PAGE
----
(Eleanor J. Gibson)
I admit to one more basic assumption, about language in general this time. The psychological basis of language is abstraction. It is not just emiting sounds in a given sequence, but a conceptual ability of one or many kinds that makes language possible.
I think abstraction is accompanied in perceptual learning by a kind of opposite process of filtering. The invariant relations are abstracted and enhanced, as neurologists have suggested for auditory acuity [von Békésy 1967] by an inhibitionay process of filtering out what is irrelevant. William James spoke of abstraction as a process of "dissociation by varying concomitants."
One thing should be said about the phonological system, even in this abbreviated account. What the child learns is not a mere collection of items of information about sounds at different levels of structure. He learns, rather, a phonological rule system. In his native language, whatever it is, certain sounds may precede and follow others. Some combinations, on the other hand, are not permissible. There are typical consonant clusters that can begin a word, and typical ones that can end it.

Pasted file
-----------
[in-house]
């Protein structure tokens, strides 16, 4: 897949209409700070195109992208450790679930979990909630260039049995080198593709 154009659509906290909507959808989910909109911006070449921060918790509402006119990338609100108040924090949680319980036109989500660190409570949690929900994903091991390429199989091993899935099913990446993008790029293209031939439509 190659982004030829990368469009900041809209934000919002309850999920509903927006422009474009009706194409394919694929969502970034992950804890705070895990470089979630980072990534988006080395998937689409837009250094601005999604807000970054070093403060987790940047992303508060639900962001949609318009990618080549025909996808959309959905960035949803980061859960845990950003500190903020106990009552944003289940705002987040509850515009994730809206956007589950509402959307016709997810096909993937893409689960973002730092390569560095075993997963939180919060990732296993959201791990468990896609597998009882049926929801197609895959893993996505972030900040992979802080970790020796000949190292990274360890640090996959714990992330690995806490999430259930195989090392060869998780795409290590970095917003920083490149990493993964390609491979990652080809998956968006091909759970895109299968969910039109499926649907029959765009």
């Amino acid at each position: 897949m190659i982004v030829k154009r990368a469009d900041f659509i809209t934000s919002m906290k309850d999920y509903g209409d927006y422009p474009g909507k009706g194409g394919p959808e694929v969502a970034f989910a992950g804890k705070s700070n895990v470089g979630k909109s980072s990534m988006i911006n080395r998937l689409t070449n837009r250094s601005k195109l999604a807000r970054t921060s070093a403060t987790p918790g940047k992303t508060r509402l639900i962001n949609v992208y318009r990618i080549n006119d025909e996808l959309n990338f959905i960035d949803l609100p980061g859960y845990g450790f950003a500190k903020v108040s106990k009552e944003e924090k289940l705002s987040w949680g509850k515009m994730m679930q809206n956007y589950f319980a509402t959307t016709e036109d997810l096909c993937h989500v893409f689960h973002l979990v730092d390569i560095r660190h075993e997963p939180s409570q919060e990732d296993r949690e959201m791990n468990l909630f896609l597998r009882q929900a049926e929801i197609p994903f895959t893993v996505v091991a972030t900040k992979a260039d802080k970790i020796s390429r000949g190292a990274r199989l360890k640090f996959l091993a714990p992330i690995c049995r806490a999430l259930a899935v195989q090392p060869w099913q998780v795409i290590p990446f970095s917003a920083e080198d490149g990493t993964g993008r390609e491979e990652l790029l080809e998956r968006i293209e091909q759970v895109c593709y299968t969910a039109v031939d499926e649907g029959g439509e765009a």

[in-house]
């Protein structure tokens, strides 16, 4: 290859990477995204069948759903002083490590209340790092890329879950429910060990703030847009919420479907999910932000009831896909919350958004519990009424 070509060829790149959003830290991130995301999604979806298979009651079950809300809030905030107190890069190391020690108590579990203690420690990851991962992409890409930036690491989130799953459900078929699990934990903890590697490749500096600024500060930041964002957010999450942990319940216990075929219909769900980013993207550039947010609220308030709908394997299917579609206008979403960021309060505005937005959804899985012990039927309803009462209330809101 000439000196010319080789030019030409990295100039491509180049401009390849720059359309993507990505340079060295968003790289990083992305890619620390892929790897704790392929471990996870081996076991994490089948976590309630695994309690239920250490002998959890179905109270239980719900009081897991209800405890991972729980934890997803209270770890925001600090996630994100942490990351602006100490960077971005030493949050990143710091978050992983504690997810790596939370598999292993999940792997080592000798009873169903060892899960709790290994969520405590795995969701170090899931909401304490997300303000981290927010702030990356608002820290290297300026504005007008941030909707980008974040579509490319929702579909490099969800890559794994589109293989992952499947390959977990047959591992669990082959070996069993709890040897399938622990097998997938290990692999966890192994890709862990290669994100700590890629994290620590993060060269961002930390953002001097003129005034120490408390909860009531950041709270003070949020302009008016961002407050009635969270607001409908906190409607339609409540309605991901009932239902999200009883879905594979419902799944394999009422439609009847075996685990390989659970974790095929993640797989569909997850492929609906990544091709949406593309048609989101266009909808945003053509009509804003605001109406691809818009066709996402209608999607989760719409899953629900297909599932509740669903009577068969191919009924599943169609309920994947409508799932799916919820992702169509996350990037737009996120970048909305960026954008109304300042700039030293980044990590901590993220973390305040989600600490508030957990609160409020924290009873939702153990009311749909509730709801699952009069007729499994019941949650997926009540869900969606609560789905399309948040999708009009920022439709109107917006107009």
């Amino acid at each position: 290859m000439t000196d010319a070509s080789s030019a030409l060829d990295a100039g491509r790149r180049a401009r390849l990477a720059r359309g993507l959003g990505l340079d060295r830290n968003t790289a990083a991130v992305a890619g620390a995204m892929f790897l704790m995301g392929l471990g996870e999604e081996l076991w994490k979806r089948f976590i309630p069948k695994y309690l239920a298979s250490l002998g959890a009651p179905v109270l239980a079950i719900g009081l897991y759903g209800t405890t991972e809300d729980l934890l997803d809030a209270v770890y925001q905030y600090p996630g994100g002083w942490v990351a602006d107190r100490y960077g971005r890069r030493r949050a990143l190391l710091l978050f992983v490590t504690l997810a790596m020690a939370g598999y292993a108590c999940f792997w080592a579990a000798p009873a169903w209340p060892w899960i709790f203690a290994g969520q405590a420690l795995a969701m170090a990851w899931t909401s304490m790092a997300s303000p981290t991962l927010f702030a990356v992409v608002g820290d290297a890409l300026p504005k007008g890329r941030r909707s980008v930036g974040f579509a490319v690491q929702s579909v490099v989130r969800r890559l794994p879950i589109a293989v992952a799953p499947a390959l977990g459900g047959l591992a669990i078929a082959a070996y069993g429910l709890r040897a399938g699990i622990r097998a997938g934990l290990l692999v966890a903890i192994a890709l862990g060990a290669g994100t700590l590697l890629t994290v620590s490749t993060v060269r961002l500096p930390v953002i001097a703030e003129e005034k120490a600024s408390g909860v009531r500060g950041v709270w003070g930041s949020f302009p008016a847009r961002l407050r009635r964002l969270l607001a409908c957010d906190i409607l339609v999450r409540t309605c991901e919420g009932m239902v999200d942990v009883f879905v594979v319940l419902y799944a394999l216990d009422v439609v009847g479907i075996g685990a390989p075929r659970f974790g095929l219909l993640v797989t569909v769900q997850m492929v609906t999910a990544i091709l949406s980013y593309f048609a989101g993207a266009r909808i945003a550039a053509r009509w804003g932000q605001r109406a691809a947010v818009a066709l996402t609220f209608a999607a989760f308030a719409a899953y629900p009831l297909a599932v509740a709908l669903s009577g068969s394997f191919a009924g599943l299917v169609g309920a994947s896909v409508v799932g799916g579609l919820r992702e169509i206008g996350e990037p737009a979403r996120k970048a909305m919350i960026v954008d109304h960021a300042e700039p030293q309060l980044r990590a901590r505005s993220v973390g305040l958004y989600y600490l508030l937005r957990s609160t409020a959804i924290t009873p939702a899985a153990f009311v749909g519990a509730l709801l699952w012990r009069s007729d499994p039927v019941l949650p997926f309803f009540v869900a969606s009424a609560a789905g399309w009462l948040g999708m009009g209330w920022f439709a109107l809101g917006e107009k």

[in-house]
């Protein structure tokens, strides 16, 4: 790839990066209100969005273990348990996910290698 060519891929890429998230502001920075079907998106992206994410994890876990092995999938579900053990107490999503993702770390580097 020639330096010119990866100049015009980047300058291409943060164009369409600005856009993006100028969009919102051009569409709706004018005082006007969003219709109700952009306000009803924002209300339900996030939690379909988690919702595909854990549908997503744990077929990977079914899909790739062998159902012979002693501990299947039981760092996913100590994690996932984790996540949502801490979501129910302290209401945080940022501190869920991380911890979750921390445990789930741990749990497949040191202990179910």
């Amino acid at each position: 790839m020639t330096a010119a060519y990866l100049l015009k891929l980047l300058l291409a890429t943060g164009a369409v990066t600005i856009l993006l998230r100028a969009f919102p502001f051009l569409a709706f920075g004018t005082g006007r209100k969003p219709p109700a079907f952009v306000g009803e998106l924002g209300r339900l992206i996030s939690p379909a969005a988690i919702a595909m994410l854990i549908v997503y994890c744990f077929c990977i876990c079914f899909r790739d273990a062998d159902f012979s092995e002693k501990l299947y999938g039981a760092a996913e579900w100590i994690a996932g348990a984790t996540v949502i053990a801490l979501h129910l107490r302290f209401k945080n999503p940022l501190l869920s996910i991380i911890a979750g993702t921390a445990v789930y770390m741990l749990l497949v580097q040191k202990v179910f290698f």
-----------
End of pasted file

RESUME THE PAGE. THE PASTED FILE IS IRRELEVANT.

Although acquisition of the phonological system is as yet poorly understood, acquisition of the semantic properties of language is a still greater mystery and a matter for psychological dispute. (...) Psychologists have made little progress in the study of meaning. But we know that every child acquires a lexicon - a vocabulary of the words of his language.
The third aspect of speech is its syntactic rule structure. Words from the lexicon are not strung together hit or miss, but in an agreed-upon order. The function of syntactic rules is often said to be that of linking conceptual structures with the phonological representation of them [Langacker 1967]. In any case, the syntactical rule structure is a complex one, specifying the sequential arrangement of units, types of units, and their hierarchical arrangement.